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Dr. Bruce Tuckman Stages Models


Before work teams become mature and productive units they undergo a series of stages of development (Nelson & Quick, 2007, p.205). Dr. Bruce Tuckman in 1960 developed one of the most widely accepted groups development models, the Tuckman model. The models initially consisted of four stages namely; forming, norming, performing and storming (Richards & Clarks, 2006, p.68). Later the models incorporated adjourning/mourning stage in the model. The model demonstrates phases that groups and teams experience before they can attain performance effectiveness. Thus, this paper will explore the major stages of Tuckman’s team development models.

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Primarily, the forming stage significant characteristic is high dependence on guidance and direction and inclusion issues (Nelson & Quick, 2007, p.205). At this stage team members are trying to orient themselves with each other. Thus, team members collect personal information regarding their leaders and co-workers. Through self-disclosure team members aid other team members to relate with them. Moreover, the leader seeks acceptance from team members (Forsyth, 2009, p.129).

Generally, team members have no clear understanding of their roles and responsibilities. Therefore, in this stage the team leader is tasked with defining roles and responsibilities of individuals, purpose and objectives of the team and external relationships. Moreover, communication at this stage is relatively polite. Essentially, every team member should develop a sense of belongingness and interactions become spontaneous before the team can move to the next stage.


At this stage, group members are in competition for authority and prestigious roles, therefore there are many conflicts. These conflicts if handled properly lead to team cohesion otherwise team integration is compromised. The major source of conflict is disagreement on procedure and antagonism towards the leader. Similarly, “team members evaluate each other with regards to trustworthiness, emotional comfort and evaluative acceptance” (Nelson & Quick, 2007, p.205). It has been established that the most effective leadership style in this stage is the coaching leadership style since team members often challenge the leader.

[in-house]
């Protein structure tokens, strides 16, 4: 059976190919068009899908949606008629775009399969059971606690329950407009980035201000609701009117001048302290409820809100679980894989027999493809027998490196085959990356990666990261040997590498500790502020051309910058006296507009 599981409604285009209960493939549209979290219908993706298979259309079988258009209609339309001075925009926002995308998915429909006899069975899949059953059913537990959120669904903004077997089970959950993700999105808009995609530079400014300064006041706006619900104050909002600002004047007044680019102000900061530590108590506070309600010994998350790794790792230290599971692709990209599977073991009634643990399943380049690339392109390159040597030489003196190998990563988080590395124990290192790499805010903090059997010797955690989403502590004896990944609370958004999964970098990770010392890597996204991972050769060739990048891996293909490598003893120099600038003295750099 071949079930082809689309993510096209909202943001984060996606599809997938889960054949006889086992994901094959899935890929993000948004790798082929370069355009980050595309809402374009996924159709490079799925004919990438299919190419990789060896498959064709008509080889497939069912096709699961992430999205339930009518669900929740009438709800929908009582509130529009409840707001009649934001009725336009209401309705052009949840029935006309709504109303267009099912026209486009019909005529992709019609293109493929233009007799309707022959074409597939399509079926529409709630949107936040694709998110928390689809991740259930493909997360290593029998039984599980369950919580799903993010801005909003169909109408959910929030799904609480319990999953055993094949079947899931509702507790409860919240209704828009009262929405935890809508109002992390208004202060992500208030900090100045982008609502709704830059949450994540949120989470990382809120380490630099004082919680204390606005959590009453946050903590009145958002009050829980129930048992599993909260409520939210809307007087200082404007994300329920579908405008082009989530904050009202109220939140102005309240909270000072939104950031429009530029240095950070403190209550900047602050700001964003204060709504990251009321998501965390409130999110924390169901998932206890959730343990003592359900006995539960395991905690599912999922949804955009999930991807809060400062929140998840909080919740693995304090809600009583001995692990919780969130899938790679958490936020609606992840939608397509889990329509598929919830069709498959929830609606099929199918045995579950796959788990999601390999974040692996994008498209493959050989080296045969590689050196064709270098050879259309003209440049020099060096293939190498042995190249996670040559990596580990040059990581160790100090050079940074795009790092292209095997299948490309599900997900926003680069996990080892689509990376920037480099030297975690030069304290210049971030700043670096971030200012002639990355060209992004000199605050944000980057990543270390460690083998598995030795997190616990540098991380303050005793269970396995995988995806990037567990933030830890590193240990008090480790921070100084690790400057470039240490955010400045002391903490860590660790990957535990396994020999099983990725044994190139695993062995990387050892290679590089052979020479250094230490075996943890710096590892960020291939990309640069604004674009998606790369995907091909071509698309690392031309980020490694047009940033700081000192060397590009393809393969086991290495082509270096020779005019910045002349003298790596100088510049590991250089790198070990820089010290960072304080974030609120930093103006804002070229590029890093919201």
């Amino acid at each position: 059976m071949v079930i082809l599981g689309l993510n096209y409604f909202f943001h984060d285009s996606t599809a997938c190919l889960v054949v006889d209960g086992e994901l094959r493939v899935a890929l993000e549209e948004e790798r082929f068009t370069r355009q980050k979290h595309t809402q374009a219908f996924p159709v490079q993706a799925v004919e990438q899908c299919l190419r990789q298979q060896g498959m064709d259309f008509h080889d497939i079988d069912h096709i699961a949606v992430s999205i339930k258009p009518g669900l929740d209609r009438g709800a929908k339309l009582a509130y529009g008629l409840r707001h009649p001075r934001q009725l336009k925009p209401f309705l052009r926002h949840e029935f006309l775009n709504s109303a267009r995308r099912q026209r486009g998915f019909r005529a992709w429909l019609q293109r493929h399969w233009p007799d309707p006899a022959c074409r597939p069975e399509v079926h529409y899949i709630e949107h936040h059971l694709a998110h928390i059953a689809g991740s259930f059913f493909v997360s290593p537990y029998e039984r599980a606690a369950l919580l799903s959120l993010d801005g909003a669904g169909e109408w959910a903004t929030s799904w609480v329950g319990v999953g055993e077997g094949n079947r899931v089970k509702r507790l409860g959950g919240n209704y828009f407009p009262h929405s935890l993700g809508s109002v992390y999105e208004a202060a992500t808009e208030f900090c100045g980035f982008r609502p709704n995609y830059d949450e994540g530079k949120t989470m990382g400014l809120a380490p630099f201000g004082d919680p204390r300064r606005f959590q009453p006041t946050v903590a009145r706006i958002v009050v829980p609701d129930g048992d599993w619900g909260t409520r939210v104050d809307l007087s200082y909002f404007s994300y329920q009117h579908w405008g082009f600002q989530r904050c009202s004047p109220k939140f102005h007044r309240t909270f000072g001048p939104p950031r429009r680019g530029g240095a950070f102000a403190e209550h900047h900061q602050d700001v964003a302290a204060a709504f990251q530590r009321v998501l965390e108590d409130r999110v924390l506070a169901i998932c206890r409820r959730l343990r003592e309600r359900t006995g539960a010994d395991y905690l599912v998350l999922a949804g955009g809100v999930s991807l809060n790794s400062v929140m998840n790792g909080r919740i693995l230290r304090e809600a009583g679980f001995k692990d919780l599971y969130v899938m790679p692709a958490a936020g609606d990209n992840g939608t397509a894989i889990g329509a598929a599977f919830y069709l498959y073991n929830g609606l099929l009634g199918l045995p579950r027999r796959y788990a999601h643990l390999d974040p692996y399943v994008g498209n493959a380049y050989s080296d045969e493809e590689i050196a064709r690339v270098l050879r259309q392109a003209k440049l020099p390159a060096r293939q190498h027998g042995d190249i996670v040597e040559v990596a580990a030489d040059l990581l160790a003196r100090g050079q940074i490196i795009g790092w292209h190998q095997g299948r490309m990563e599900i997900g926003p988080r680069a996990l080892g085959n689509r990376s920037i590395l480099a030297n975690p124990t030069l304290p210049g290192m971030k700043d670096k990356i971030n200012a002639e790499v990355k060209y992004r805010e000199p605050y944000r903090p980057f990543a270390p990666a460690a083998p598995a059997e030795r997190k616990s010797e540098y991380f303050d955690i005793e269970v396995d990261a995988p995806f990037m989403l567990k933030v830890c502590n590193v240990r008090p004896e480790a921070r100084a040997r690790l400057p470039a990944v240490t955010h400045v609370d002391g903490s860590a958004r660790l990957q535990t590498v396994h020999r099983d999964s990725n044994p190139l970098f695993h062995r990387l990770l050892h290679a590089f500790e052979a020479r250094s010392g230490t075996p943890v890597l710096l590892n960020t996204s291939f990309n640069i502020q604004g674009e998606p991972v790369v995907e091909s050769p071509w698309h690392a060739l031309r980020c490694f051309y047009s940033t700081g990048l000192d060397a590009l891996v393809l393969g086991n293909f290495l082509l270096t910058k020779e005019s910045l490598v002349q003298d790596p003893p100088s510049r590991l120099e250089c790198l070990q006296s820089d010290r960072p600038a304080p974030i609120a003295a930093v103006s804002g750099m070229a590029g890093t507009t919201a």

Moreover, there is more clarity on the team’s purpose compared to forming stage. Teams that spent long in the forming stage are referred to as teams from hell and they are common in project-based organizations (Richards & Clarks, 2006, p.68).


Team members at this stage are getting used to each other and developing trust and a work climate that promotes productivity. The relationship between team members is characterized by consensus and agreement (Nelson & Quick, 2007, p.205). In addition, team members have accepted their responsibilities and there clarity of roles. Similarly, the teams attain greater unity, cohesion and norms that regulate behavior in the team are developed (Forsyth, 2009, p.129). The group is more unified and there is mutual cooperation between members. Moreover, there is increased communication between members. A facilitative leadership style is required where leadership roles are shared among team members.


In this stage, team members work together for a common goal and the effectiveness of the team is at an optimal level. Particularly, the team members have a clear understanding of the team’s mission and purpose. Therefore, the team works collaboratively to achieve the team’s goals (Forsyth, 2009, p.129). At this stage the team can work with little interference from the leader since the team makes decisions, resolve conflicts constructively, and amends the structure when necessary. Team members engage in good decision-making processes, and problem solving. Therefore, the team requires a leader with personal or interpersonal development and who can delegate work effectively.

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The forming stage involves high dependence on guidance and direction and inclusion issues. Moreover, the storming stage is characterized by conflicts due to competition for power, prestigious roles and antagonism to the leadership. Norming stage involves less role ambiguity, increased communication. At the performing stage teams have forged unity and mutual cooperation and they work together to attain the team goals. In adjourning stage the team has completed their tasks and they can move on to new assignments and the leadership role required in this stage is recognition.


Forsyth, D., 2009. Group Dynamics. Belmont: Cengage Learning.

Nelson, D. & Quick, J., 2007. Understanding Organizational Behaviour. OH: Cengage Learning EMEA.

Richards, T. and Clarks, M., 2006. Dilemmas of Leadership. Oxford: Taylor & Francis.

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